To get built-in help on the available command line options, run
java -jar eb.jar --help
The most common and useful commands will be explained at some depth in this guide, however the built-in help above will be complete, with proper syntax for all commands.
There is more than one way to invoke EngineBlock. The sections below explain more about them, with more detail about how EngineBlock works as you read further.
Running a pre-defined activity
You may want to simply run one of the activities that are packaged with EngineBlock. This is the easiest way to use it, but also the one that offers the least amount of flexibility.
java -jar eb.jar activity alias=<alias> type=<type> param=<value> ...
This shows you how to run an activity and set the initial parameters for it. If you have special characters in your activity parameters, you may need to use single or double quotes around the affected parameter, as in “parameter2=some value”.
The activity option is, in fact, CLI sugar for scripting. It simply creates the script behind the scenes which will run the specified activities till they complete. In fact, this script snippet is added at the end of the current script buffer, in the order that it appears in the command line.
Running a scenario script
If you actually do want to control the EngineBlock scenario with your own script logic, you can:
java -jar eb.jar script <scriptfile> param=value ...
This starts EngineBlock in script mode. In this mode, you provide a script which will control the scenario, starting activities, changing their behavior while they are running, and stopping them as you wish. This is called a Scenario Control Script, or simply scenario script for short.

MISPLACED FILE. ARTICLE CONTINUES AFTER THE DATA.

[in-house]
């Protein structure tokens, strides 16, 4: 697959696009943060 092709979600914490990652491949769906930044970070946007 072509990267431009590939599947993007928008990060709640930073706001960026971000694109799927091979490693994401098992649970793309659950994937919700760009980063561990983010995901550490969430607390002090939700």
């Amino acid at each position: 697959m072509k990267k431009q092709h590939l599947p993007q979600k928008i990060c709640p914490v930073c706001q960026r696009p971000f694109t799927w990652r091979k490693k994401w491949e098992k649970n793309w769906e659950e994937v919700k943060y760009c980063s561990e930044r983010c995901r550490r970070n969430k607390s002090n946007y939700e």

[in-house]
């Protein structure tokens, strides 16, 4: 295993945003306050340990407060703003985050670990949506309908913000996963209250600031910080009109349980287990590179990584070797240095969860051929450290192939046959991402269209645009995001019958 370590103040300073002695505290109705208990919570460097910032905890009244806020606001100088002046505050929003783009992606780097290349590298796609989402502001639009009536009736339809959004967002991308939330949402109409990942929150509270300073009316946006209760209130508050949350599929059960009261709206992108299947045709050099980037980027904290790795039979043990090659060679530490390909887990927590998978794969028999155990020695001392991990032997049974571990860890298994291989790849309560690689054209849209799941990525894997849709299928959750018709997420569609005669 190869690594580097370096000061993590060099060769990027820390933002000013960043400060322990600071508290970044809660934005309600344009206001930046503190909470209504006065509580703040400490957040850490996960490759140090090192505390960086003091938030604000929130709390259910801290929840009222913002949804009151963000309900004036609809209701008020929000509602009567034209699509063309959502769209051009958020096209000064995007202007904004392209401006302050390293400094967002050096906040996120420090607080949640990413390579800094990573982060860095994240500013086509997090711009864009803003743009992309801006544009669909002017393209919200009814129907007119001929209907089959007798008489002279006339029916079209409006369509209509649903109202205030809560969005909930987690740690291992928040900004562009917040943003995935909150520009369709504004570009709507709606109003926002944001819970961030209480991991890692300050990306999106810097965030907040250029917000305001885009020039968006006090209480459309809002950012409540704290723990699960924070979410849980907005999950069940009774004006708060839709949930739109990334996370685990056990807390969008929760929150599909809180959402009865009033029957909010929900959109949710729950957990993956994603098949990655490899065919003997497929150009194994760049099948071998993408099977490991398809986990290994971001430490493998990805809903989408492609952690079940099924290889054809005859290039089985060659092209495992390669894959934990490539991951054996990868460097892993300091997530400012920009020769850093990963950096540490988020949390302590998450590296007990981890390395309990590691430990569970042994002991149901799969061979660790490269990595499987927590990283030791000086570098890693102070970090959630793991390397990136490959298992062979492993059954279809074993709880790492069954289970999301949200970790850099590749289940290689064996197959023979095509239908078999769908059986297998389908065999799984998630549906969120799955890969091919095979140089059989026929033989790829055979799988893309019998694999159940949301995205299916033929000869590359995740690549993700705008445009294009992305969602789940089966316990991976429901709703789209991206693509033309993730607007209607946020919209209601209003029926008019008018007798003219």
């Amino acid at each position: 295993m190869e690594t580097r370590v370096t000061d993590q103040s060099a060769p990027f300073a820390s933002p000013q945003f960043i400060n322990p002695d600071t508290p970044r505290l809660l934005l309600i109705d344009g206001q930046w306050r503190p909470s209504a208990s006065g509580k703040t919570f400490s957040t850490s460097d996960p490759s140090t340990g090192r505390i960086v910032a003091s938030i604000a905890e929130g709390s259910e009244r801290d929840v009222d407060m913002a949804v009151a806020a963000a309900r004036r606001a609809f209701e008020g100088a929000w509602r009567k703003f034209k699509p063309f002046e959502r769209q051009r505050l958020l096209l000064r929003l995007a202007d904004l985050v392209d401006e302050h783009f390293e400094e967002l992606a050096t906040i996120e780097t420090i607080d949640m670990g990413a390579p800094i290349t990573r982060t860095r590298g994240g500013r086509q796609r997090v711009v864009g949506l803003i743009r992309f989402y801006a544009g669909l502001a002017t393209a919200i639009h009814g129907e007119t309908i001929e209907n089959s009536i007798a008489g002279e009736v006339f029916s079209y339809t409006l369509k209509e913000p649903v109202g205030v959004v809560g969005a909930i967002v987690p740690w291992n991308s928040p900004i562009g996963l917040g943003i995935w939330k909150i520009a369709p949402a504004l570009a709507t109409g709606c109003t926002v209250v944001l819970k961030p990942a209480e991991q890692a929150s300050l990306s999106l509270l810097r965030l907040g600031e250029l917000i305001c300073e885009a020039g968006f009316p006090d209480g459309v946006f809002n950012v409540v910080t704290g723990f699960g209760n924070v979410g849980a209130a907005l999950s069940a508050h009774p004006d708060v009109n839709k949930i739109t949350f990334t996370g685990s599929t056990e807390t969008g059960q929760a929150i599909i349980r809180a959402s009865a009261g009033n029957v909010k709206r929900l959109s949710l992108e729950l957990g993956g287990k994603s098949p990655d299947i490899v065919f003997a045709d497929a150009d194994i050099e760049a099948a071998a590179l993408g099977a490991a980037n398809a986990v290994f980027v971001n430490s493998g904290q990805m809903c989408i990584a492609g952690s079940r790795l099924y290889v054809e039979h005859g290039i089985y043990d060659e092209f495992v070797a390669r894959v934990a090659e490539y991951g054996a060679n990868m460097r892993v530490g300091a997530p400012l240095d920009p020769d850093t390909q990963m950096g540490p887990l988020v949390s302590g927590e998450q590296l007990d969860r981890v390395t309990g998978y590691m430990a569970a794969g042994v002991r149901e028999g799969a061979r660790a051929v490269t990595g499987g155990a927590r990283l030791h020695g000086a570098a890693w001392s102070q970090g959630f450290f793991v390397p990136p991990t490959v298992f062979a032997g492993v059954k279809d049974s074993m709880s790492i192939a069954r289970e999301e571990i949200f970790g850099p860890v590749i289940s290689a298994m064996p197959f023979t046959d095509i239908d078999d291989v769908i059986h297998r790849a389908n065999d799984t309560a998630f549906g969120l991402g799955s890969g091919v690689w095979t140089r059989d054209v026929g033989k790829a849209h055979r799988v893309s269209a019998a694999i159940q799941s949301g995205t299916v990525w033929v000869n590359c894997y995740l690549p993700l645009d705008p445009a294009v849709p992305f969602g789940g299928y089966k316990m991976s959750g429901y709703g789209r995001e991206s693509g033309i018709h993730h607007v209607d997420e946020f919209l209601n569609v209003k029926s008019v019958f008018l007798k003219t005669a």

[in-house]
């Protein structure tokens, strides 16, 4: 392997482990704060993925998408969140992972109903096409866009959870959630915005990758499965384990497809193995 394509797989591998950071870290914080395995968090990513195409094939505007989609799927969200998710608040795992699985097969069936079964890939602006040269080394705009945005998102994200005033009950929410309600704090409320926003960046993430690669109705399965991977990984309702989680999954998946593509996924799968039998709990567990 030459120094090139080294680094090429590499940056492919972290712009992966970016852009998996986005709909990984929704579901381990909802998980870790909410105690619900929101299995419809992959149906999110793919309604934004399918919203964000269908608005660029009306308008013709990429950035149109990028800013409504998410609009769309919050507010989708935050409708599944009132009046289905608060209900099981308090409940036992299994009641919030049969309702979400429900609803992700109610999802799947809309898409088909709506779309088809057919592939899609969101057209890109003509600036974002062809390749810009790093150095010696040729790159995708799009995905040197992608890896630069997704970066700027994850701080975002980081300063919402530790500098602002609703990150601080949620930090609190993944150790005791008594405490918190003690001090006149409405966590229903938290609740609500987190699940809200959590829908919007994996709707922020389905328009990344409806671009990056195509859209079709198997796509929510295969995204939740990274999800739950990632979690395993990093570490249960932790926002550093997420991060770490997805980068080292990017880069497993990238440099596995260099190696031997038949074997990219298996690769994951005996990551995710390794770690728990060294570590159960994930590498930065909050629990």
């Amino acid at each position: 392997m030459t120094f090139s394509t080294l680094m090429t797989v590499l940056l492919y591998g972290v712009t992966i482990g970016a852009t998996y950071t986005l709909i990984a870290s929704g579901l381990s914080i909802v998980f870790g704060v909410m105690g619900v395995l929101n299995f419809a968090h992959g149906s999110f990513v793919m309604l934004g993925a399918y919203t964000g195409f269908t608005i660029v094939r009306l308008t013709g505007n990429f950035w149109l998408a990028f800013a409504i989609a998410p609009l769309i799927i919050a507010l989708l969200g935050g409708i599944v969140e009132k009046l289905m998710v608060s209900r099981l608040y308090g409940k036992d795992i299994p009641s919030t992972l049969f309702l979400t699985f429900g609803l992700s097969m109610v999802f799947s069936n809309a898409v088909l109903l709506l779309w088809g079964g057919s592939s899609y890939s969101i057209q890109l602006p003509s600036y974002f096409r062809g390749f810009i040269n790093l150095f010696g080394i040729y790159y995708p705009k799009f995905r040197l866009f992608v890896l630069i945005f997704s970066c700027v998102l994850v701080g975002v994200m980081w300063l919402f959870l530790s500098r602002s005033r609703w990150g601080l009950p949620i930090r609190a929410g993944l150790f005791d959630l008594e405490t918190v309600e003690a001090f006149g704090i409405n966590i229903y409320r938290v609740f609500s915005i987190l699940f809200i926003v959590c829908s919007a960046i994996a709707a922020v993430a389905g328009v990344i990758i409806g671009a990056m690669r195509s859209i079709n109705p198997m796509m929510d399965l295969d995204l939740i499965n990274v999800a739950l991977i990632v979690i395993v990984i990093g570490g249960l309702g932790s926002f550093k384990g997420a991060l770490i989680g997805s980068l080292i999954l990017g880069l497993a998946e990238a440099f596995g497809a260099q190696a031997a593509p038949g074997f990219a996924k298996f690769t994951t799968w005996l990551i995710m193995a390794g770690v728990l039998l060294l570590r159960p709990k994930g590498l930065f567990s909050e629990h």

With this mode, you can build test scenarios which are more sophisticated than a simple activity definition will allow.
No matter how you start an EngineBlock scenario, a control script is always the outer-most level of logic. The scripting runtime is simply Java 8’s Nashorn. You can do anything in your script that it allows. Furthermore, elements of the core runtime are wired into the scripting sandbox.
You can combine script and activity related command options in the same command line:
java -jar eb.jar \ start alias=test1 type=diag threads=2 interval=50 \ script=script2.js \ run alias=test3 type=diag threads=2 interval=50
The order of execution is preserved. The only caveat is that activities that are added in this way will be required to run completion before the scenario script exits. The point at which they are inserted into the script buffer will determine when they are started. The cycle parameter on each one will determine how many cycles it runs for before graceful exit.
Learning about activities
If you need to learn about what activity types are available in your runtime, their required parameters, etc, do this:
java -jar eb.jar --list-activity-types
Each activity type that is known to your runtime will be listed. You can also learn more about a particular activity type like this:
java -jar eb.jar help <activity type>